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Re: POP/IMAP before SMTP
> > > POP/IMAP sends registration info to this server S, and SMTP
> > > queries the server for valid data. The server can do data
> > > invalidation all by itself.
> Will you write the server, and changes for the smtpserver, plus
> hook API for whatever application wants to report acceptable IP
> address ? (I am chronicly short of spare cycles, especially on
> things that are not on my official high-priority task schedule..)
Oh, I am under pressure too :-( Well, look at the document attached
and tell me what you think. Actually, a prototype server (w/o ssl)
is a work for a day or two... Maybe I'll manage to do it.
> Now the problem is that user's IP address is not passed
> down the chain, which means the last server can't do
> setting the permission on with successfull login :-(
> Furthermore doing logging at the POP-Proxy or SSL-tunnel
> program (well, I guess I will make SSLeay-POP-proxy ;-) )
> can not do it, as it does not know that the login was
> successfull. If it does the logging, then ANY connection
> to the proxy will work, at least if the "user" is known,
> and yields connection to the real servers..
Probably there is no way if authentication is done on the other end
of the tunnel *and* original address information is lost while tunnelling.
This is a draft propsal for the "Who's On" protocol.
Eugene G. Crosser <email@example.com>
28 Apr 1998
"Who's On" protocol is designed to provide Internet server programs with
a way to know if a particular IP address is currently allocated to a known
(trusted) user and (optionally) with the identity of the said user.
One possible application may be allowing a client to submit email over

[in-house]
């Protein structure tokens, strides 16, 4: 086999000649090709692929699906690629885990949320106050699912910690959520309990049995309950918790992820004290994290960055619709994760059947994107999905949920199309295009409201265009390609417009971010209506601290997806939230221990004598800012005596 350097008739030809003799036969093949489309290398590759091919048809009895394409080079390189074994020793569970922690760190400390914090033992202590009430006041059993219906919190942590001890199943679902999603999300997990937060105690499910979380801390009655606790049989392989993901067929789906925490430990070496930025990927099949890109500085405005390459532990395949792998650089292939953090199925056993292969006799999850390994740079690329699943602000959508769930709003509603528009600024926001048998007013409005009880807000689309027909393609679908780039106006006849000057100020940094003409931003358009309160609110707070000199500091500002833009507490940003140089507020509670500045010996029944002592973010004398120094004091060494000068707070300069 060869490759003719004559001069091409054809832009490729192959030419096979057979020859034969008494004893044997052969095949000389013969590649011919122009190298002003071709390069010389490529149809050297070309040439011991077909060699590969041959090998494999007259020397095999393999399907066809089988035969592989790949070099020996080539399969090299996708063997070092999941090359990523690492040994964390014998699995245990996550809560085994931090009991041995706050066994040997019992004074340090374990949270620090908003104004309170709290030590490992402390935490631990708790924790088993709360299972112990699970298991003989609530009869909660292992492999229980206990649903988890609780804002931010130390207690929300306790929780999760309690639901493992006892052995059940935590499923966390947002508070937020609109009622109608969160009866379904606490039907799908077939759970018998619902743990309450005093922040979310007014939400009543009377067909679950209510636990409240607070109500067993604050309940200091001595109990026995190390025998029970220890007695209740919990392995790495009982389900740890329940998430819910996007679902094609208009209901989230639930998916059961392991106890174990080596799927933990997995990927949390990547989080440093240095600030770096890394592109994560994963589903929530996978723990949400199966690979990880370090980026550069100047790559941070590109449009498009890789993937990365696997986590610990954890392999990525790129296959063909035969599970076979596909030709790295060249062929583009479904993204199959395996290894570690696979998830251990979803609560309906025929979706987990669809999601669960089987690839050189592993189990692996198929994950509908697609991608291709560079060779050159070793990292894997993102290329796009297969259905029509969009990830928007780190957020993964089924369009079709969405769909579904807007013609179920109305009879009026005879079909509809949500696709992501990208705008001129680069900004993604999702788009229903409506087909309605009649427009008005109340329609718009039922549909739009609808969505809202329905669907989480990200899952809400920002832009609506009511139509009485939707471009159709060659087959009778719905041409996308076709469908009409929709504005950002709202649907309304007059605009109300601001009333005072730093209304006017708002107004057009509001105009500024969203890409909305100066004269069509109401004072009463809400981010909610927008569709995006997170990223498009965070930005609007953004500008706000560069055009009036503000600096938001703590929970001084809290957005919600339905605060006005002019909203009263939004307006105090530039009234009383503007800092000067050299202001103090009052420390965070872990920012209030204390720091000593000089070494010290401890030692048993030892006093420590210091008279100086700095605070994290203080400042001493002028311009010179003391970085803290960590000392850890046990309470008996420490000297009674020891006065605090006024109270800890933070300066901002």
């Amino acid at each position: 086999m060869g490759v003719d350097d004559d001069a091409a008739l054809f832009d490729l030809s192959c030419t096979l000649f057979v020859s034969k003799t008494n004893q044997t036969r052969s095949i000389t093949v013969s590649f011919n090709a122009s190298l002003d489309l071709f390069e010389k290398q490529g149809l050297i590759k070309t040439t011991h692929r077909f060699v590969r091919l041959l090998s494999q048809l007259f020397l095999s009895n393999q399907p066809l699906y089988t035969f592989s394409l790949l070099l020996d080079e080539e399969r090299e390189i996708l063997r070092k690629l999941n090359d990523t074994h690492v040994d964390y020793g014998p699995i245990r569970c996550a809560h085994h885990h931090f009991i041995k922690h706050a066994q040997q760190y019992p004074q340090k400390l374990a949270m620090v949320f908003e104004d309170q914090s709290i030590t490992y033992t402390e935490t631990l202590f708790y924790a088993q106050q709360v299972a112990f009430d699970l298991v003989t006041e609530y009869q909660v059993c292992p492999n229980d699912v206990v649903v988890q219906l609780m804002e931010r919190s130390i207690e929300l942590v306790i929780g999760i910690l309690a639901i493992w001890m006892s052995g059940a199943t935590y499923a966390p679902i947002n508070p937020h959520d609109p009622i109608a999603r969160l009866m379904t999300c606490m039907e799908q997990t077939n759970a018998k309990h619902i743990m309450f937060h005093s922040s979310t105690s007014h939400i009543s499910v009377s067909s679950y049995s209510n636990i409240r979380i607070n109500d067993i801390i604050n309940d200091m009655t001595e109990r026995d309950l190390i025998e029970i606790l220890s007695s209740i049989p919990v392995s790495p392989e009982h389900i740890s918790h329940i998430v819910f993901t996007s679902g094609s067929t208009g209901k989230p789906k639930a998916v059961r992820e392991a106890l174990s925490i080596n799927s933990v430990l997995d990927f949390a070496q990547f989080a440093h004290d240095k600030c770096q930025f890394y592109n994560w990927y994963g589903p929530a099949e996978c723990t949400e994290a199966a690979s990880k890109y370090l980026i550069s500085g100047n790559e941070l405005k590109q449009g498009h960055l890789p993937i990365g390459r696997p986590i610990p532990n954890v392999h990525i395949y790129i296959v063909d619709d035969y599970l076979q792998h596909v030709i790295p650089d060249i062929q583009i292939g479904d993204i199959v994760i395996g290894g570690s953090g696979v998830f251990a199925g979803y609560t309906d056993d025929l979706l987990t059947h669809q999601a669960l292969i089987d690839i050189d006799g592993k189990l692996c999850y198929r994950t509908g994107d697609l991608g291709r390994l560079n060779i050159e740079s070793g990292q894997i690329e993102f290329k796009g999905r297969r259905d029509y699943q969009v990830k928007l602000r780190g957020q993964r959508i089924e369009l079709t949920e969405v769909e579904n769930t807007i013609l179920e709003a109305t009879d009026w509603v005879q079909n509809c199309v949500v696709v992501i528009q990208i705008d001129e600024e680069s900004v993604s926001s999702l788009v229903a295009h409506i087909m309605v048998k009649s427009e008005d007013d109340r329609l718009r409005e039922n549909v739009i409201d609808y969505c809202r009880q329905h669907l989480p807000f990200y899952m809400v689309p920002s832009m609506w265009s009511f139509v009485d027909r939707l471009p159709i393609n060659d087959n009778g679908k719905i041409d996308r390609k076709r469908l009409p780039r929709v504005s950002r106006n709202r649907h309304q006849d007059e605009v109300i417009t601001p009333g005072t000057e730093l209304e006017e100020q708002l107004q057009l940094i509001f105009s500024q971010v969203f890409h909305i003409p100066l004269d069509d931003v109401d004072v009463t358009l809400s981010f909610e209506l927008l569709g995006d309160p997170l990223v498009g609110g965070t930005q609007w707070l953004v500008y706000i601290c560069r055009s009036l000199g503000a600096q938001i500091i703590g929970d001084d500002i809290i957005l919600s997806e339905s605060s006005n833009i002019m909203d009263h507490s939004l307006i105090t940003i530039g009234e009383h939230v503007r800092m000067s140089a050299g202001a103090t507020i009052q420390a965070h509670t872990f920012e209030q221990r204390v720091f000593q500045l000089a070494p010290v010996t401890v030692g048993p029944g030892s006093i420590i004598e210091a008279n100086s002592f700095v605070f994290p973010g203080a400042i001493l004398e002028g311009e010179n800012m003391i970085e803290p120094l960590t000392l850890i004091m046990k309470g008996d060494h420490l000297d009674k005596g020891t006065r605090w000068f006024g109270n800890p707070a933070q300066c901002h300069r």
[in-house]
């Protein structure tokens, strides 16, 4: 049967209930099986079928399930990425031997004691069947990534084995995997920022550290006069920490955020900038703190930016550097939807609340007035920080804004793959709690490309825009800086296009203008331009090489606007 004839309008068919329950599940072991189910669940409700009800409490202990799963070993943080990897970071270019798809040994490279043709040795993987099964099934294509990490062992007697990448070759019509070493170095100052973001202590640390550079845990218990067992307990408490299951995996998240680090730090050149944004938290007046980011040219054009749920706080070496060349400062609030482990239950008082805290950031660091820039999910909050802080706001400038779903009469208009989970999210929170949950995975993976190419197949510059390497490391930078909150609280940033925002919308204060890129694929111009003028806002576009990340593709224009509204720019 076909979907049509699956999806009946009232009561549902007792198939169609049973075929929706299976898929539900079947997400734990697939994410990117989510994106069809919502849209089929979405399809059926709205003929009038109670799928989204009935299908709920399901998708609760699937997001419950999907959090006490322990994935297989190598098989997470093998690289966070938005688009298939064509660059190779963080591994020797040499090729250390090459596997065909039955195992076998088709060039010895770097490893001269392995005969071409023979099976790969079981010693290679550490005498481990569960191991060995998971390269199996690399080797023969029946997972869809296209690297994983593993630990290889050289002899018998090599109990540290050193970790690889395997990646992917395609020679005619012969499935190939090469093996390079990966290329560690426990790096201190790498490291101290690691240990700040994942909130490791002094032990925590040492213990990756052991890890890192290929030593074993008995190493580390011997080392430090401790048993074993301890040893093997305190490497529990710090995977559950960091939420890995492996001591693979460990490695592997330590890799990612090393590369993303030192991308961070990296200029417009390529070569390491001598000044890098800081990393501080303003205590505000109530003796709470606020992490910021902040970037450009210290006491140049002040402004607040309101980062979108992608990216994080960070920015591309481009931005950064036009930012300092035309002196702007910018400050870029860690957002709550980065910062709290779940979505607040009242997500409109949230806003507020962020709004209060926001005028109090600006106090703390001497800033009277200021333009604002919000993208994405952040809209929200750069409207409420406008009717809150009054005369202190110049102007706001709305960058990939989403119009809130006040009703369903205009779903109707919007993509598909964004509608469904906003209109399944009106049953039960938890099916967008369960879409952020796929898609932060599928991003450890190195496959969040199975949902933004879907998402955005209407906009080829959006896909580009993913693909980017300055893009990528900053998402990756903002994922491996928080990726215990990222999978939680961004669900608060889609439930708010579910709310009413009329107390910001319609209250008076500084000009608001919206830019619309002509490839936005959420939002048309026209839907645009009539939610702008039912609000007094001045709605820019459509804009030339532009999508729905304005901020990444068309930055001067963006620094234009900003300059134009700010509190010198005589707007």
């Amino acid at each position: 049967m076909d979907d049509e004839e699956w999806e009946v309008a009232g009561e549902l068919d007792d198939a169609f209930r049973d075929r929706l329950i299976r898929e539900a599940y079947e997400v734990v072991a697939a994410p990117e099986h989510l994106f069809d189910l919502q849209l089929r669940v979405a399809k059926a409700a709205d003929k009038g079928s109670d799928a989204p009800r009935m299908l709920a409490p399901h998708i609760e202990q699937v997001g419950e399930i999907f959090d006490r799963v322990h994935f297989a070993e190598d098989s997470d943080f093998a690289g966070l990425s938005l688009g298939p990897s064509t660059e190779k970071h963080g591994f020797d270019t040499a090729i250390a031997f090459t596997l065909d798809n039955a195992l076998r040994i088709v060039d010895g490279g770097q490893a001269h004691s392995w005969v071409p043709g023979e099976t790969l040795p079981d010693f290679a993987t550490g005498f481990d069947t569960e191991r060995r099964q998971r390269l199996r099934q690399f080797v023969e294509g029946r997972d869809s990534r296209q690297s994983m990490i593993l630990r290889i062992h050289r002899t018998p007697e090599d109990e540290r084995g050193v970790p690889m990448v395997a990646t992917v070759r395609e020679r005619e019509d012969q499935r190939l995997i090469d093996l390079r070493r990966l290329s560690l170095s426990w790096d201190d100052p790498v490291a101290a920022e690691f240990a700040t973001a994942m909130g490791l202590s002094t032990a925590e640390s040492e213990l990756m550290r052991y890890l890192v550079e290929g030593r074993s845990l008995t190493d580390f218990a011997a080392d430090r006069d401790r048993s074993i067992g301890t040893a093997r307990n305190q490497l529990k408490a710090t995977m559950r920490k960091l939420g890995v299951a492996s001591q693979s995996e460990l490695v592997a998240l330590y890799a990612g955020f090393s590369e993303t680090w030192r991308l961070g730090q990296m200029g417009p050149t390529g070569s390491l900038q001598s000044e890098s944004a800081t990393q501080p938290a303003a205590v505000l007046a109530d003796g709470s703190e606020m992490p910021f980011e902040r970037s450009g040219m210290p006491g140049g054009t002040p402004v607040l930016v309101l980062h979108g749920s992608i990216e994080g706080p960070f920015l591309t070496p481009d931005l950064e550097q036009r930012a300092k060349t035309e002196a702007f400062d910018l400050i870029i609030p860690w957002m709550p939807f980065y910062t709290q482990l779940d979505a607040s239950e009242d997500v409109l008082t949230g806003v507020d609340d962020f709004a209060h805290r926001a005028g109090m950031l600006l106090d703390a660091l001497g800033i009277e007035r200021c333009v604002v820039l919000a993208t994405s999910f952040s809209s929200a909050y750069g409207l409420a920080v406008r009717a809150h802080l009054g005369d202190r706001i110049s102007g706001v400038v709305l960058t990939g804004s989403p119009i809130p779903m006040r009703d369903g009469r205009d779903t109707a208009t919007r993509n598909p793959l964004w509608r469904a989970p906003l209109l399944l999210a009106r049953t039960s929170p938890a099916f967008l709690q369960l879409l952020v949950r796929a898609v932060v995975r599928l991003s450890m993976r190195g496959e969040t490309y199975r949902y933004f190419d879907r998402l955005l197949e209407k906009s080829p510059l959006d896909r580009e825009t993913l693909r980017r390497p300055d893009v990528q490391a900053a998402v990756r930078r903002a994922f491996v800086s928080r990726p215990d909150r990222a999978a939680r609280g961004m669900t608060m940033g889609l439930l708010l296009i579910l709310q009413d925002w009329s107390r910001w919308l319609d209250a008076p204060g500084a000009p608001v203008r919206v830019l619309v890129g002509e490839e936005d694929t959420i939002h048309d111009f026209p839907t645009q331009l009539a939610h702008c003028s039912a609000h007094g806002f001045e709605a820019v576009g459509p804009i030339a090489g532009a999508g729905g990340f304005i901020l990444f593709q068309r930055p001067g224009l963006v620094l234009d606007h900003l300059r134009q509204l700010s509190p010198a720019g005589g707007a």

SMTP from an IP address that was recently used to retreive email over
POP/IMAP, if valid credentials where presented. Another use may be an
addition/replacemnt to ident (RFC931/1413) to identify users logged in
over dialup using RADIUS, TACACS or some such.
The design goal is to make the API simple and move things like TTL
housekeeping into a dedicated server process. On the other hand, the
server process is not supposed to ever perform "slow" operations like
The server process shall listen for client connections on UNIX domain or
TCP sockets or both, accepting plain or SSL-encrypted sessions or both.
The server may choose to only accept connections from a listed set
Once connection to the server is established, the client sends request,
which is a single line consisting of printable ASCII characters and
terminated by <CR><LF>, and waits for responce from the server, which
is a lingle line consisting of printable ASCII characters and terminated
There are two classes of requests the client may send to the server:
update requests and query request. Update requests tell the server
that a particlular IP address is in use by a trusted user, and that
the particlular IP address is no longer in use by a trusted user.
Query request asks the server which user, if any, currently uses the
particular IP address.
Update request format is:
"LOGIN" <SP> <addr-spec> <SP> <user-identity> <CR> <LF>
"LOGOUT" <SP> <addr-spec> <SP> <user-identity> <CR> <LF>
<user-identity> field with preceding whitespace may be omitted from
The server shall, having accepted "LOGIN" request, remember the relation
between the <addr-spec> and the <user-identity> and may expire this
relation without "LOGOUT" request when the TTL for the entry expires.
The server may choose to accept update requests from a listed set of
hosts, require that update requests be only sent using SSL, or impose
other restrictions. Set of restrictions must be the same for "LOGIN"
and "LOGOUT" requests.
The server shall respond to the update request with a string starting
with either '+' (plus) or '-' (minus) character, meaning success or
failure respectively, and optionally containing a description string.
Query request format is:
"QUERY" <SP> <addr-spec> <CR> <LF>
The server may choose to accept query requests from a listed set of
hosts, require that query requests be only sent using SSL, or impose
The server shall respond to the query request with tier of two strings:
"+" <user-identity> <CR> <LF>
"-" <description-string> <CR> <LF>
<user-identity> and <description-string> may be omitted. The server
may choose to omit <user-identity> in responces to some or all requestors.
<addr-spec> is an IP address of the host in dotted-quad notation.
<user-identity> is a string of printable ASCII characters not starting
with whitespace and used to identify the user on a particular system.
<description-string> is a string of printable ASCII characters that
may contain plain text explanation of the failure.